Saturday, November 15, 2008

Improving Cycling Performance

I'm not sure where I got this. It was quite a while ago. I'd give props to the person who put it together if I knew who they were. I think it is a valuable list of tips and drills, concise and ... why reinvent the wheel if it isn't necessary - that's why I am posting it. I know it seems geared more to those planning on becoming serious roadies. However, this posting has great relevance to anyone riding a road bike, even if you don't plan on road racing. Becoming a more efficient and skillful rider is to everyone's advantage. And since one of my greatest pet peeves as an athlete is people who cannot control their bikes, I think mastering your riding skills is of the utmost importance for safe training and racing, whether you're a triathlete, new to riding or have been racing crits your whole life. Here's wishing everyone happy and safe riding!!

Feel free to contact me if you have any questions, julie@flssports.com


Form and Technique Pedaling

Smooth pedal stroke

  • One-Leg Pedaling
One-leg pedaling is another approach to adding strength (and variety to your indoor training at the same time). Normally, when you pedal with both legs, the leg that pulls the foot through the bottom of the stroke and back up to the top of the 360 degree "cycle" is under used (as the other leg, when pushing the crank through the downstroke has significantly more power and thus allows a bit of slacking). Learning to pedal a complete, 360-degree circle with both legs working together will make you a better rider. Practicing with one legged drills will embed this idea into your pedaling style.


If you're relatively new to cycling, you are probably riding at a cadence that is below your optimum. Most new riders think they are getting a better workout if every pedal stoke is a strain and the quads are burning. Although there's a place for low-cadence workouts, during a normal ride, aim for a smooth spin at between 85-100 rpm (pedal revolutions per minute) which is much more efficient -- and easier on the legs, especially the knees. Lance Armstrong has popularized high-cadence pedaling. He spins at about 90 rpm on even the steepest climbs, and he's regularly over 100 rpm in time trials. Does this mean you should be pedaling at a high cadence as well? Although your cadence can be increased through training, it may not fit with your personal physiology and biomechanics. The make-up of your leg muscles (the ratio of fast-twitch to slow-twitch fibers), combined with your fitness, will self-select your cadence. For most experienced riders, ideal cadence is in the range of 80-100 rpm - and most tend to automatically pedal at around 90 rpm in normal condition. Non-cyclists tend to spin a bit lower at around 60-70 rpm. Try this to see what cadence may be the best target for you.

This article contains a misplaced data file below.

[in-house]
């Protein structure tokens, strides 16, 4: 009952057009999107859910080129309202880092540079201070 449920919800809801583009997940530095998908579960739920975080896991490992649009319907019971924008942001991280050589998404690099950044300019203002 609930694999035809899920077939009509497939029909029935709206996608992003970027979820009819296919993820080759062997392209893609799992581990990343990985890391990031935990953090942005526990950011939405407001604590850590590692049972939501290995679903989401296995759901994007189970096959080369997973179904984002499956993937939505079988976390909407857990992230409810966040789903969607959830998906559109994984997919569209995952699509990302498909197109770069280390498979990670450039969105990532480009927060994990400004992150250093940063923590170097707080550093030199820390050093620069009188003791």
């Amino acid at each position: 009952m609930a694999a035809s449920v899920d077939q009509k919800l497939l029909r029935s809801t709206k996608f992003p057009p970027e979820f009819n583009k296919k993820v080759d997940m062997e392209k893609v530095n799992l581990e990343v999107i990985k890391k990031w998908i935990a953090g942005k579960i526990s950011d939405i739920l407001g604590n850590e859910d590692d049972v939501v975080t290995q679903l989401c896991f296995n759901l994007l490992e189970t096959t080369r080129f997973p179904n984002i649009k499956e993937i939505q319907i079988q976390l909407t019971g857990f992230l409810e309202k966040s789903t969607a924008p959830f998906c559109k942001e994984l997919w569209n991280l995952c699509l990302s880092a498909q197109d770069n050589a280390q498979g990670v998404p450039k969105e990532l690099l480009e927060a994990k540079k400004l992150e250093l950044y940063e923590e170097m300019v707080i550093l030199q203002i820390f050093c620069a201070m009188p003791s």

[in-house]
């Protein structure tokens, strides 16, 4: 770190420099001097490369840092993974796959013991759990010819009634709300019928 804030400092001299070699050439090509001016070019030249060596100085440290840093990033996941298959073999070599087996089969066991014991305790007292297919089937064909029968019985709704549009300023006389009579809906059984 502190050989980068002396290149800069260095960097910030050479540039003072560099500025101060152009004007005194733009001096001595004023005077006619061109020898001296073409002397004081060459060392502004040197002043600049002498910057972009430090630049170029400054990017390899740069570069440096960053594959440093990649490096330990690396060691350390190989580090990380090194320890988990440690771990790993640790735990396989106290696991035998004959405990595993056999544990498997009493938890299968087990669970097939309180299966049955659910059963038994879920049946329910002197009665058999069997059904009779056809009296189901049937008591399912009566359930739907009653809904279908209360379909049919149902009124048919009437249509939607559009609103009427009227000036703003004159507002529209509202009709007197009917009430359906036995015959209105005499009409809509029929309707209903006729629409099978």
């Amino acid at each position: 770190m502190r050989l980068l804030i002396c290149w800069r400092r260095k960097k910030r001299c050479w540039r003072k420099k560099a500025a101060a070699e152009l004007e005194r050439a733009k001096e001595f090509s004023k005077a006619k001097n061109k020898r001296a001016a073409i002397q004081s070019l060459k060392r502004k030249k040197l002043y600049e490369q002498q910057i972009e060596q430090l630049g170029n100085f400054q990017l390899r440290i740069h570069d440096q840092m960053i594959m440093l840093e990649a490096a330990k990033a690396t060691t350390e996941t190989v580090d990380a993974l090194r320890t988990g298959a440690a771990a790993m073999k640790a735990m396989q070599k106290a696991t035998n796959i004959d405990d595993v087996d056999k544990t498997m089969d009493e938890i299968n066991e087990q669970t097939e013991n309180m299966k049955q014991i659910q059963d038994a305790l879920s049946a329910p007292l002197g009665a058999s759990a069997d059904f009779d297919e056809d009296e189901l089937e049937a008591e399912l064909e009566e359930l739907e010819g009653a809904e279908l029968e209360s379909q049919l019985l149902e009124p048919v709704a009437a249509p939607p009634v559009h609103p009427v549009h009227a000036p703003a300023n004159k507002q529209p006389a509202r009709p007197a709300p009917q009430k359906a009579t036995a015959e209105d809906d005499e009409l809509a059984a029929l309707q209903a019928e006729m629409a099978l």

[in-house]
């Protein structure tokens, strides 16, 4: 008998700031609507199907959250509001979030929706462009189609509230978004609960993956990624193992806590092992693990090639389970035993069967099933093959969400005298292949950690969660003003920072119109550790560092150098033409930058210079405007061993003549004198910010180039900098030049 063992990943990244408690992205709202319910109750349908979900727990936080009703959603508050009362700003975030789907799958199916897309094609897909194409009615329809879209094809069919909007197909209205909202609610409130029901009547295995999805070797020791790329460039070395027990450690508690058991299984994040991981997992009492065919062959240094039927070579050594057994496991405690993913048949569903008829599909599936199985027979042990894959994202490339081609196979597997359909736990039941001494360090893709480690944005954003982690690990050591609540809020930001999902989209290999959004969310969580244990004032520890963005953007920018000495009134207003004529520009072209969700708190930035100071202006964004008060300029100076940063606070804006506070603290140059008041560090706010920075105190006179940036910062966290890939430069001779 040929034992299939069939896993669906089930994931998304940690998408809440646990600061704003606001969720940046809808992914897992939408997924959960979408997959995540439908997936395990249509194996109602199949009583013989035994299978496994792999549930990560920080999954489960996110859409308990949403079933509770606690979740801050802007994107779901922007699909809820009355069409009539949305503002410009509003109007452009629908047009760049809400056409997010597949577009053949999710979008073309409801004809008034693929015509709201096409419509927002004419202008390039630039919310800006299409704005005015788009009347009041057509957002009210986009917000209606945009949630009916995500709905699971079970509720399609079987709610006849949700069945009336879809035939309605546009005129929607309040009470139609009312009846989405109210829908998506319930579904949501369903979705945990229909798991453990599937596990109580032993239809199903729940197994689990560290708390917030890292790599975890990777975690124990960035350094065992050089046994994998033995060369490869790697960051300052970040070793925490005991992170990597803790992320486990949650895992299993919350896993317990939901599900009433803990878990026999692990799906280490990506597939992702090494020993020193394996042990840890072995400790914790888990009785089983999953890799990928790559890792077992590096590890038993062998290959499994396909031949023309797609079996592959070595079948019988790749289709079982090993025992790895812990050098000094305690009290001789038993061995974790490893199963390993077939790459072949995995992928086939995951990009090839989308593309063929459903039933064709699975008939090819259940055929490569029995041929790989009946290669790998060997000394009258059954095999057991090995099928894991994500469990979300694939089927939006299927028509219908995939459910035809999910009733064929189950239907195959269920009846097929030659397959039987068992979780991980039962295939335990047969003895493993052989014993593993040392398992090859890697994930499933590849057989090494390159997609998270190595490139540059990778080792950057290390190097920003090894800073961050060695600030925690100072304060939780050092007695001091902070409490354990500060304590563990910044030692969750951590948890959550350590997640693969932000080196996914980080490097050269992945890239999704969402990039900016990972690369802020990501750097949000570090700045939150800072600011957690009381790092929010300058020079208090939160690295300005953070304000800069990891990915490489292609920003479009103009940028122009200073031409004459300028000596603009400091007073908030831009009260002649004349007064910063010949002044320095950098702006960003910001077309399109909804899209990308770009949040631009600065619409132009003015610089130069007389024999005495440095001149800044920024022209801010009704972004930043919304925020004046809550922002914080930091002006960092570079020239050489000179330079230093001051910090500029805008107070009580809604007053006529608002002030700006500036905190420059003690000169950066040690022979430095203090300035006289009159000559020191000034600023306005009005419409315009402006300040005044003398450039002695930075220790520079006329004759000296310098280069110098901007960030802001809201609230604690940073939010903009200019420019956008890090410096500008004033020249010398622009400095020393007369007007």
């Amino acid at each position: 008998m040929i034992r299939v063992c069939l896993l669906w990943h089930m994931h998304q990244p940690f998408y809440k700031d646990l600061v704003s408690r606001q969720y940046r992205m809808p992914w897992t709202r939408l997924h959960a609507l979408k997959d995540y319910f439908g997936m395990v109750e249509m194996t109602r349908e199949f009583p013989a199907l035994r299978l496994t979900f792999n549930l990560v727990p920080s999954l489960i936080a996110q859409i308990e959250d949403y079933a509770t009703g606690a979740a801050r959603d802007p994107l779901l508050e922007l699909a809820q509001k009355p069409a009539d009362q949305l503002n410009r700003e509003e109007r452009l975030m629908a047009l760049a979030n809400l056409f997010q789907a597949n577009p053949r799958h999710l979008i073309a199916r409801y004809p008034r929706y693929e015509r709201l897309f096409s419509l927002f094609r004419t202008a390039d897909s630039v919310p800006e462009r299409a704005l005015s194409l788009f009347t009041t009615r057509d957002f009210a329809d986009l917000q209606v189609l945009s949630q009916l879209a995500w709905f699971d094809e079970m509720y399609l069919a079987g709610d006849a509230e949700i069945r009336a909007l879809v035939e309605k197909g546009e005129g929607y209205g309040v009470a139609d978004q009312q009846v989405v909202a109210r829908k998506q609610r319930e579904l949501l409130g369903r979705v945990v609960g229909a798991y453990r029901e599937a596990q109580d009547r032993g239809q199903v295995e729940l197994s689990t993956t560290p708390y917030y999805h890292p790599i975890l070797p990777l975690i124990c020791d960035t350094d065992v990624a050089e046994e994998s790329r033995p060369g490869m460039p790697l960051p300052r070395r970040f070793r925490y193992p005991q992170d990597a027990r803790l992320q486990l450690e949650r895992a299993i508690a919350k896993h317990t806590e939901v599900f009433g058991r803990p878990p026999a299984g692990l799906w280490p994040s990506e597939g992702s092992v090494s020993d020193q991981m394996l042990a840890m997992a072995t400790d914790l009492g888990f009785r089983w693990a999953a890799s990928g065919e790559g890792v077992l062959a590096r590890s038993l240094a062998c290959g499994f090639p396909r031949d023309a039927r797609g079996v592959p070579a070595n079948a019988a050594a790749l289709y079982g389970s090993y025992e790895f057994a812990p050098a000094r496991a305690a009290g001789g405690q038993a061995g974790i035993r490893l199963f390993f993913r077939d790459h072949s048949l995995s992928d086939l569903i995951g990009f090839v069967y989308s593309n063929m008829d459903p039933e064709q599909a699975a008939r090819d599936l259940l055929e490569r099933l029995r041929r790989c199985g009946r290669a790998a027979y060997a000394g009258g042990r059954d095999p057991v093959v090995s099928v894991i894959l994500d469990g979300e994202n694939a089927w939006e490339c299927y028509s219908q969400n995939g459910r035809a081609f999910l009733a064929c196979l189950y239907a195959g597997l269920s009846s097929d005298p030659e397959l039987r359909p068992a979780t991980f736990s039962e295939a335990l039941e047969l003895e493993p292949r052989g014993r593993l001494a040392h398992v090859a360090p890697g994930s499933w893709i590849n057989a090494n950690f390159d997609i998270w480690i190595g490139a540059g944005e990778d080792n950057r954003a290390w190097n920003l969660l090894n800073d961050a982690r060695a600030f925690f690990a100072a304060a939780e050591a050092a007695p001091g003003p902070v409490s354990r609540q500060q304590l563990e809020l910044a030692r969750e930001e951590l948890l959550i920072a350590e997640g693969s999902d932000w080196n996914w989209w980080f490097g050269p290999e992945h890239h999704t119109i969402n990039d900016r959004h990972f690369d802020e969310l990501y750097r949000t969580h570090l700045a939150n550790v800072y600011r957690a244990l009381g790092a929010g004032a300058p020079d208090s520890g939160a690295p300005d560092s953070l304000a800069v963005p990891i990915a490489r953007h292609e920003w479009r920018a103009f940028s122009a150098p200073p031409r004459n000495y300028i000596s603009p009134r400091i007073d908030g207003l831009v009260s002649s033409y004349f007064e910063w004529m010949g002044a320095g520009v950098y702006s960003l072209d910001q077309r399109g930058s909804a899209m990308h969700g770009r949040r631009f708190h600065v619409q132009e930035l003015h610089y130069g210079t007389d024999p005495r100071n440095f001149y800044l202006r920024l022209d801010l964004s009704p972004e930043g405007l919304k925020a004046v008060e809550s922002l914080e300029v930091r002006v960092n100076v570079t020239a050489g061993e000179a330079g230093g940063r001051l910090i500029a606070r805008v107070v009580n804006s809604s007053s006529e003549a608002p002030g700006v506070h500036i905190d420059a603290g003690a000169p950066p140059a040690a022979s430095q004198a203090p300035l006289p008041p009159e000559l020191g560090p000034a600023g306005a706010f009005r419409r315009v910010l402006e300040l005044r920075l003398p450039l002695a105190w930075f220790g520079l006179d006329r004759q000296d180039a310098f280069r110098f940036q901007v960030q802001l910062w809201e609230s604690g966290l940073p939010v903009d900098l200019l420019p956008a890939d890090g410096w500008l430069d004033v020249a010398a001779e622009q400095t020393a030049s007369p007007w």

1. Locate a protected 2-mile stretch of road (without significant cross streets or traffic). Ideally slightly rolling.
  2. After you warm up for 15 minutes, ride the route hard in your biggest gear. Note your finish time and your heart rate if you have a monitor.
  3. Recover for 15 to 20 minutes with easy spinning.
  4. Ride the course again at the same heart rate (or perceived exertion if you don't have a monitor). But this time choose a rear cog that's one or two steps larger and allows you to keep your cadence about 100 rpm. Note your time for the same course.
  5. After a day or two of rest, do the test in reverse - larger rear cog (lower gear ratio) first.
  6. Compare your times. For most riders, the lower gear and higher cadence will produce faster times for less perceived effort.